Dr.John Stoffolano, Prof.
Dept. of Entomology
Vision Multimedia, Inc.
Marc Dionne, Academic Computing - University
|| FOR YOUR INFORMATION: The insect order Embiidina (=Embioptera), or
more commonly known as webspinners, is a small group of insects (i.e., about
2,000 species worldwide). They are found mainly in the tropics with about
9 species found in southern United States. Both sexes, immatures, as well
as adults, spin silken tunnels from secretions of silk glands located in
the tarsi of the front legs or forelegs. Ed Ross of the California Academy
of Science is a specialist on this insect group and has given permission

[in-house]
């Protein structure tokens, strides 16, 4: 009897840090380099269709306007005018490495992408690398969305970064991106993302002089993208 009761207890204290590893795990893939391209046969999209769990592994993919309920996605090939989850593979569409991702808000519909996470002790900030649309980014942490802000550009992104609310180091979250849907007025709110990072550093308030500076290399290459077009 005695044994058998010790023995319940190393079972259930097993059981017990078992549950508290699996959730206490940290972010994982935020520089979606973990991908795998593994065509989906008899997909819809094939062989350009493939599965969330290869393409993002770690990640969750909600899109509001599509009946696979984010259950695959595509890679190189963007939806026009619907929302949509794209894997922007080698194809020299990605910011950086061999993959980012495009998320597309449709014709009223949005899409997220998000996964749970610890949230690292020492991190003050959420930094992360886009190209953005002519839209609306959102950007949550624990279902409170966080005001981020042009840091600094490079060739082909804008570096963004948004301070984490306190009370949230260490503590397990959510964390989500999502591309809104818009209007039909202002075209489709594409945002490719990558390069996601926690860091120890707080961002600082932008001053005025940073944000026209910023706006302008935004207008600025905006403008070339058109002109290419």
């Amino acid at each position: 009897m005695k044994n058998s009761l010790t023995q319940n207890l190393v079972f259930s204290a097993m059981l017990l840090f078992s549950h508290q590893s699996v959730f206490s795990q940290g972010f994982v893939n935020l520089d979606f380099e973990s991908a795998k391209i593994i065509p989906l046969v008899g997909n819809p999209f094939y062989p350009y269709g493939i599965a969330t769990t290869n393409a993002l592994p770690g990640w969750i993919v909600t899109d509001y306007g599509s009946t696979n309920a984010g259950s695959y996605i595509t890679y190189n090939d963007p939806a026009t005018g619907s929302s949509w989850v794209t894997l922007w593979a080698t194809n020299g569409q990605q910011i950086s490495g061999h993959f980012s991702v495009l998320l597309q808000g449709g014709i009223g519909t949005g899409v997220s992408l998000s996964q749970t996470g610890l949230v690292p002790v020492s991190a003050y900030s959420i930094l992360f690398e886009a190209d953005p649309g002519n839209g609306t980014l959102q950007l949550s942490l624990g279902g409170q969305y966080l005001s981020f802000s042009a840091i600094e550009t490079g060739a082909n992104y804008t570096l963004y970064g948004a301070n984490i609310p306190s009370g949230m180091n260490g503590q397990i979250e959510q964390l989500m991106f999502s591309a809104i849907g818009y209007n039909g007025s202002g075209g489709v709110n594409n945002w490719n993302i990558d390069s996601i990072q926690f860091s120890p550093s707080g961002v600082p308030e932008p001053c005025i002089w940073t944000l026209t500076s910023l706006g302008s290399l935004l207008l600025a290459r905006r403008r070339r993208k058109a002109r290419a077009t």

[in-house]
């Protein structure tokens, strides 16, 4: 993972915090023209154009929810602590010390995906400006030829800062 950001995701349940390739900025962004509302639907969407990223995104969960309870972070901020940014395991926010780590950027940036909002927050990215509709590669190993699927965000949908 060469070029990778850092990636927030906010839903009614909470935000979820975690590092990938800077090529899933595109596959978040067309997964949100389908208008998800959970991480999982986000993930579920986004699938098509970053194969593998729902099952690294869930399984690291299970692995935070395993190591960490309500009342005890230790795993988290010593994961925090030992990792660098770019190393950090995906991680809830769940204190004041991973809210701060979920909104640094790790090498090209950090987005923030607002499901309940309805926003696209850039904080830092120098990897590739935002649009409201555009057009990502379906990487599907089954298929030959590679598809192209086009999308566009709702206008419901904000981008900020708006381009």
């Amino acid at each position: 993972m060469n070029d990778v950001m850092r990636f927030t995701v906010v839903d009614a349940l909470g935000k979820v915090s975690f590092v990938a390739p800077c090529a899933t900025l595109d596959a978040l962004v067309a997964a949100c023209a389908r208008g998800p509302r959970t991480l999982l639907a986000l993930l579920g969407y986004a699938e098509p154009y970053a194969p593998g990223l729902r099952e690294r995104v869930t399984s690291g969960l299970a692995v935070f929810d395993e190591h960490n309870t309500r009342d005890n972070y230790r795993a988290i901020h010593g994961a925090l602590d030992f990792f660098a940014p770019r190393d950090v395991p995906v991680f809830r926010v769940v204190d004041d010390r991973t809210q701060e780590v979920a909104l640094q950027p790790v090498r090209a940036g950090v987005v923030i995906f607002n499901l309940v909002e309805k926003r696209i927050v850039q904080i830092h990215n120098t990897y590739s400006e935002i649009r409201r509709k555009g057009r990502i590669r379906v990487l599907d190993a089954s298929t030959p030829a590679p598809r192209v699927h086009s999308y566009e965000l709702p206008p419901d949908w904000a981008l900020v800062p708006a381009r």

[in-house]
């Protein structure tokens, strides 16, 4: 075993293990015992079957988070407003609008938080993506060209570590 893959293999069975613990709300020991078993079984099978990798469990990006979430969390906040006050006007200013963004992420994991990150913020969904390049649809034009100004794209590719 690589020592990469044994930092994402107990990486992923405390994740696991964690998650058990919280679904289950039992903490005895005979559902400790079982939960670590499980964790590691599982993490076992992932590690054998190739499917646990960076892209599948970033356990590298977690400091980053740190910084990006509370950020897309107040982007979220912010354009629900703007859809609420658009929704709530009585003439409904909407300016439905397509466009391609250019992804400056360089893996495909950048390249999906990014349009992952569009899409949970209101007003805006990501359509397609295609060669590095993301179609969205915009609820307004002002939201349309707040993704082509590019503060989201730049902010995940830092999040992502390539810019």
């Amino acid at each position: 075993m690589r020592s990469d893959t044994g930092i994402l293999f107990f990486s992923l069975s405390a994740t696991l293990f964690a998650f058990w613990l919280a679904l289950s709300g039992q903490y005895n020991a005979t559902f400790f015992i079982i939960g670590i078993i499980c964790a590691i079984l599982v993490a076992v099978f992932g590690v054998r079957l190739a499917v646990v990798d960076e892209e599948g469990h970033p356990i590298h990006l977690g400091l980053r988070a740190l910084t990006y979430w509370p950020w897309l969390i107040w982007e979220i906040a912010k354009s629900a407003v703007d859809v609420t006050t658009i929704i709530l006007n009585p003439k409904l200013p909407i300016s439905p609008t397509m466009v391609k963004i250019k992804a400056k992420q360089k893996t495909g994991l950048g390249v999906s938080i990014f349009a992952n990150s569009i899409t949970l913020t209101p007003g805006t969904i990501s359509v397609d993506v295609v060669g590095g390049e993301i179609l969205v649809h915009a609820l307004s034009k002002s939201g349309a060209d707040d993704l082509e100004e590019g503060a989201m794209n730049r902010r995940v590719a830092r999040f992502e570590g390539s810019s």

to use his excellent photograph of an adult webspinner.|
||The fore tarsus of the webspinners is modified to produce and secrete silk.
The liquid silk comes out of the silk ejectors, which are located on the
ventral surface of tarsal segment III. The silk gland contains sbout 200
syncytial cells and is functional throughout the life of the insect.|
||Photograph taken through a compound microscope showing a webspinner that
has been stained with a red dye. Notice the enlarged third segment of the
||Photograph showing the white-colored silken webbed tunnels in which the
webspinners live (courtesy of Dr. Ross).|
For more information on the webspinner insect group, please check this
For more information see "About" BugNetMAP